In vast rural Kashmir, the notion with the people is that unrest is the home game of youth in Srinagar while rural Kashmir sees no sense in these protest rallies. The call from rural youth to the urban segment is that if you are unable to decided Kashmir issue now, we are going to take up Indian flags and call it a parochial movement only.
A trend among the valley students undergoing education or training in different institutions outside Kashmir, especially in Chandigarh, Delhi, Bangalore, Pune and Rajasthan is to denounce the meaningless unrest, and return to their educational institutions and continue with their studies. The question they ask is “What do you want?”
Obviously polarization has begun in the valley. Demonstrations are confined to South Kashmir and in Srinagar, only downtown shows signs of unrest. Shopkeepers open for an hour or two after dusk and people are able to make purchases for daily use.
The woe of separatists is essentially that Prime Minister Modi is not reacting on deaths and turmoil. Many among politicians of lesser importance think that if Modi reacts and intervenes, things will improve. There is also thinking among the people that Modi government may not be vulnerable to blackmail as was the case with previous governments in New Delhi. As such, they would welcome even the faintest signal from Modi. However, it has to be understood that Modi’s total silence does not mean that track II diplomacy has been abandoned. States do not abandon the option of talking to dissidents in one way or the other.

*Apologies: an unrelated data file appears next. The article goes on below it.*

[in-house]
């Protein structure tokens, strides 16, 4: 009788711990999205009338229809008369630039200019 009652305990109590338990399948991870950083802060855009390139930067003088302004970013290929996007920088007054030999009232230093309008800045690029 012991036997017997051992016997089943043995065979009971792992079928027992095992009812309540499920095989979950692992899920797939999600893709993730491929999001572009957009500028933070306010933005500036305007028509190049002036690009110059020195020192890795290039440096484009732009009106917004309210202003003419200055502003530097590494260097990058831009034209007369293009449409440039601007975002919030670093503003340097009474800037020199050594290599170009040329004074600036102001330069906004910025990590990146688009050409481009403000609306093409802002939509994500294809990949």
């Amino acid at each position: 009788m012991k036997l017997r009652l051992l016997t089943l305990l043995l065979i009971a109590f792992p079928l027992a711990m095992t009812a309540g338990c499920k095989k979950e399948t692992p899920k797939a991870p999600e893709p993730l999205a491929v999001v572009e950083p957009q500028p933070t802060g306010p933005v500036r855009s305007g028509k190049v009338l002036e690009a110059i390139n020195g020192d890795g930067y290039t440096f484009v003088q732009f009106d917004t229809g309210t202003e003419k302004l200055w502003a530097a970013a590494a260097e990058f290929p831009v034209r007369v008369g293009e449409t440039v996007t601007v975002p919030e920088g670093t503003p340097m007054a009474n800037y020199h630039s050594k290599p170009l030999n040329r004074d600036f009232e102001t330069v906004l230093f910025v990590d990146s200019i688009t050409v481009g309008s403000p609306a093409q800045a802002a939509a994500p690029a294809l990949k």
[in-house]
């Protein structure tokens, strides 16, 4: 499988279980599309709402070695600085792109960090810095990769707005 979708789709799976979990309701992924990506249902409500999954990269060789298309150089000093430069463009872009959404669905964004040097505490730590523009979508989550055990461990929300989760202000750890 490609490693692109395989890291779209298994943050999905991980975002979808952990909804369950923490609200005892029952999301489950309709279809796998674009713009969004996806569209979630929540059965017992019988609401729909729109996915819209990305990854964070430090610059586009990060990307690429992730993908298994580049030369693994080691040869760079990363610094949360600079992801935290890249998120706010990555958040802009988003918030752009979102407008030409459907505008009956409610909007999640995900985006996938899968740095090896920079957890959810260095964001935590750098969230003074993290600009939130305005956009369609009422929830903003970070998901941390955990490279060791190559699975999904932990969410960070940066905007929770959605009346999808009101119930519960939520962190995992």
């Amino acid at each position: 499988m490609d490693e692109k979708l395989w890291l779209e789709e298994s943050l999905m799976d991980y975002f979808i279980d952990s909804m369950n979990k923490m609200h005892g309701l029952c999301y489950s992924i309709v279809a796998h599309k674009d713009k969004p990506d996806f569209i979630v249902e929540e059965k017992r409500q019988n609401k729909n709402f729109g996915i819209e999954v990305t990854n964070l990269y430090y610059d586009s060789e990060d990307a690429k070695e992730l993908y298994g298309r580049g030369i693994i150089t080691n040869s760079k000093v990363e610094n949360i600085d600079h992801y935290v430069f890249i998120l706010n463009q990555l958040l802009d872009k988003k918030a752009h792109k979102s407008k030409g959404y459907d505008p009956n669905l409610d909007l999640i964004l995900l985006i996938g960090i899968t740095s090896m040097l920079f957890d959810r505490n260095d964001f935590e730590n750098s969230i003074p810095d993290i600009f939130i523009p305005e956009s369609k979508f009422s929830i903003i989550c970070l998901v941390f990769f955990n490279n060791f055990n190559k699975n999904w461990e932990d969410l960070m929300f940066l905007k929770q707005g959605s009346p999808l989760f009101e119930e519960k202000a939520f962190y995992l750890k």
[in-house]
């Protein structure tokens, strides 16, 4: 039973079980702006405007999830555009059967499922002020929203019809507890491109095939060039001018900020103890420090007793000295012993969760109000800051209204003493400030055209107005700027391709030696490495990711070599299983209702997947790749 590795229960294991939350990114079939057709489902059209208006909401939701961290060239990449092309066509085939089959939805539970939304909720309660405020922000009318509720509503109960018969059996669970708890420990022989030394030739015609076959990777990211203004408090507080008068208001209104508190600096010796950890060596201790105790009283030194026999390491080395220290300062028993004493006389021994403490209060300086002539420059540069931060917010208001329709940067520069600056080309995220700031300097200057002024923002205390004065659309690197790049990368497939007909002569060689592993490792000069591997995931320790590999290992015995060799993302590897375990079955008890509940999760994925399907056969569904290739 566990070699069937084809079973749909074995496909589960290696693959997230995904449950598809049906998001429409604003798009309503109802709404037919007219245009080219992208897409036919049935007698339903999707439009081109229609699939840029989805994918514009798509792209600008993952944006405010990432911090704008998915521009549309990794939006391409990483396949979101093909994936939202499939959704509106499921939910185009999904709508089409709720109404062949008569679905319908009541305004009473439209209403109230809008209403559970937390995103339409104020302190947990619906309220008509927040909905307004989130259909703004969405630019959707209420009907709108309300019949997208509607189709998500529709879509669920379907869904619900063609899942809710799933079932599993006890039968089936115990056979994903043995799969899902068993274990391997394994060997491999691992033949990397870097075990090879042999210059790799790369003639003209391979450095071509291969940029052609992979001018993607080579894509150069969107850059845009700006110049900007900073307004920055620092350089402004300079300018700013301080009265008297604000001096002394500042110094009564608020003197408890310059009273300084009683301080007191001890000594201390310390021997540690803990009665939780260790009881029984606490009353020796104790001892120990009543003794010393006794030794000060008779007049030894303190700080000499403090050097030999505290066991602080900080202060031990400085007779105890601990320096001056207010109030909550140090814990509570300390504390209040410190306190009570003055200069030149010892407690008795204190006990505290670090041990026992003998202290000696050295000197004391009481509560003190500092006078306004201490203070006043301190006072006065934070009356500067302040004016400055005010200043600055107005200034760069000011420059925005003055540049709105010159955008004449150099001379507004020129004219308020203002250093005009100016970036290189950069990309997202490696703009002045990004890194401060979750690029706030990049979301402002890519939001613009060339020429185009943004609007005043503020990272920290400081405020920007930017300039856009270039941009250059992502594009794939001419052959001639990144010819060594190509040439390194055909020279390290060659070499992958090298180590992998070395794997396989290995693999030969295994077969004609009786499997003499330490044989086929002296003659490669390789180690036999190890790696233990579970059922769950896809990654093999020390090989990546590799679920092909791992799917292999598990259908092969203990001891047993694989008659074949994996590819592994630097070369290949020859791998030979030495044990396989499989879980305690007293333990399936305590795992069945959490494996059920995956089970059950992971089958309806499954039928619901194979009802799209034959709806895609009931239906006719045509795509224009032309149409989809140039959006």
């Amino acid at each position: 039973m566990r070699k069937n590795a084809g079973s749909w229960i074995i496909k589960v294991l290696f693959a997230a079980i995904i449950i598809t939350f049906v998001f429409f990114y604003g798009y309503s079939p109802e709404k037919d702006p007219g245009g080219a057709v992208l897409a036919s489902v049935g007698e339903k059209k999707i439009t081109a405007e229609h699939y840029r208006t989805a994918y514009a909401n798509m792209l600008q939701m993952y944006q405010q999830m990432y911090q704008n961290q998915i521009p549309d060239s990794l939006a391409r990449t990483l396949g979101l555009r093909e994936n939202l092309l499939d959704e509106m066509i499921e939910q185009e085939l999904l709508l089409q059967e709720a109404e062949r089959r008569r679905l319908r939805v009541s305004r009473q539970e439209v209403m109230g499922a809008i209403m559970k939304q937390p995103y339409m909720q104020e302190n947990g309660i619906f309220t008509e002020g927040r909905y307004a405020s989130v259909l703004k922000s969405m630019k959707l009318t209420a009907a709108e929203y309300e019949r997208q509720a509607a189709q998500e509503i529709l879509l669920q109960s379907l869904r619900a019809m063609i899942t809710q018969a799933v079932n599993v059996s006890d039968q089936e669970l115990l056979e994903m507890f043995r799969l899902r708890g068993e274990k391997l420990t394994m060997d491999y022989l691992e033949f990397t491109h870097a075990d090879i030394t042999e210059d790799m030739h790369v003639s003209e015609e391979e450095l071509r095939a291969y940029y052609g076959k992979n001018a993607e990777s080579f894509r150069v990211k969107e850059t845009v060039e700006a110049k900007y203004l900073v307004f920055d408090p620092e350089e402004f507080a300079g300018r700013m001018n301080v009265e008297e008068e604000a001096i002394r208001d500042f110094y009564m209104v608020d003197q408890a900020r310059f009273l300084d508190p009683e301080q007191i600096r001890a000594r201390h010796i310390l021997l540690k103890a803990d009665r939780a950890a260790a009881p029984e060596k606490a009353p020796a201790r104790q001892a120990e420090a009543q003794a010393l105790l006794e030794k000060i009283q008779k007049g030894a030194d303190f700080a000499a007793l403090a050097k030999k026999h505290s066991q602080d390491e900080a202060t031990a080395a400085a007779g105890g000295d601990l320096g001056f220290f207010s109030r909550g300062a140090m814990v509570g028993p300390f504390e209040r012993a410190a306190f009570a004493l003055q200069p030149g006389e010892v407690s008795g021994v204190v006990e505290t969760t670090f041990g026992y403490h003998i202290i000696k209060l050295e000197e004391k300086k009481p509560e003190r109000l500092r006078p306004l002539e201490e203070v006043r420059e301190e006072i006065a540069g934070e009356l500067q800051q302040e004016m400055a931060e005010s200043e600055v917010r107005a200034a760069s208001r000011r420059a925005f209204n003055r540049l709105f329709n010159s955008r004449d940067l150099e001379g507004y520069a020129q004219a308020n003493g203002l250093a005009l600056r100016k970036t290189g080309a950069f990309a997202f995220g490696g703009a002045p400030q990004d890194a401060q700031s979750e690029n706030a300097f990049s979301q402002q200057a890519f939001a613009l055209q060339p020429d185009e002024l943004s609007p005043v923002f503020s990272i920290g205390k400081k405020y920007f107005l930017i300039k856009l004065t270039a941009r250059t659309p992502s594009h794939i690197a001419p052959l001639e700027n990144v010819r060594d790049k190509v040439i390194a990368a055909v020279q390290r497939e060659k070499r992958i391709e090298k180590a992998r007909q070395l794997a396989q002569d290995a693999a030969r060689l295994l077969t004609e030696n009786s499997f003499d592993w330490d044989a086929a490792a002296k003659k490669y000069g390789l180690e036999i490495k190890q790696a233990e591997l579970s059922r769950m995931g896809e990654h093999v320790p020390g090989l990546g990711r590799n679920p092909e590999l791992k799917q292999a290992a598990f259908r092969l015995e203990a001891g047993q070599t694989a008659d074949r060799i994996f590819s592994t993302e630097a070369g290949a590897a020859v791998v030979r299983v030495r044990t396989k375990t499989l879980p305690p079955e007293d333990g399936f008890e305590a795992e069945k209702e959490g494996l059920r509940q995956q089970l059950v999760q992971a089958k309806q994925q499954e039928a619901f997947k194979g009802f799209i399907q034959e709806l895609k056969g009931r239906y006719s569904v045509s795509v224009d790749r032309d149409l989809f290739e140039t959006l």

However, the question is now that the Prime Minister has kept silent over the situation for nearly a month, there are elements with vested interest trying to bring pressure on him for initiating talks with Kashmir dissidents. For example, the Jammu Chamber of Commerce has been crying that Jammu is suffering loss of about a hundred crore rupees daily owing to the strike in Kashmir. That loses are inflicted on business community as well as ordinary wage earners is a harsh reality but losses of ordinary people in Kashmir are greater by any stretch of imagination.
This stalemate is now gradually heading to a scenario in which so many fissures are likely to appear in the entire society. Pakistan mounted international propaganda against alleged oppression of security forces in Kashmir. Islamabad has shot letters to UN Secretary General, President Obama, British Prime Minister, Chairman of OIC and many more. There is growing realisation among the separatist leaders in Kashmir that Pakistan’s raising the pitch of so-called Indian oppression in Kashmir has no takers. This also contributes to the dampening of the spirit among the protestors.
Our understanding is that if Modi continues to give the impression of no willingness to talk with separatist leaders, the demonstrations and protest will subside because the protestors and their handlers will feel (a) blackmail is not working with Modi government (b) Pakistan is not able to garner any meaningful international support for her stand on current crisis in Kashmir (c) Hafiz Seed’s announcement of sending help (infiltrators) to Kashmir on the asking of Asiya Andrabi exposes the dubious slogan of aazaadi because it proves the movement is sponsored and directed from across the border and is not an indigenous one.
If the present stalemate continues for another ten days, polarization of forces is inevitable. Protests and demonstrations will die their own death.
(The writer is the former Director of the Centre of Central Asian Studies, University of Kashmir).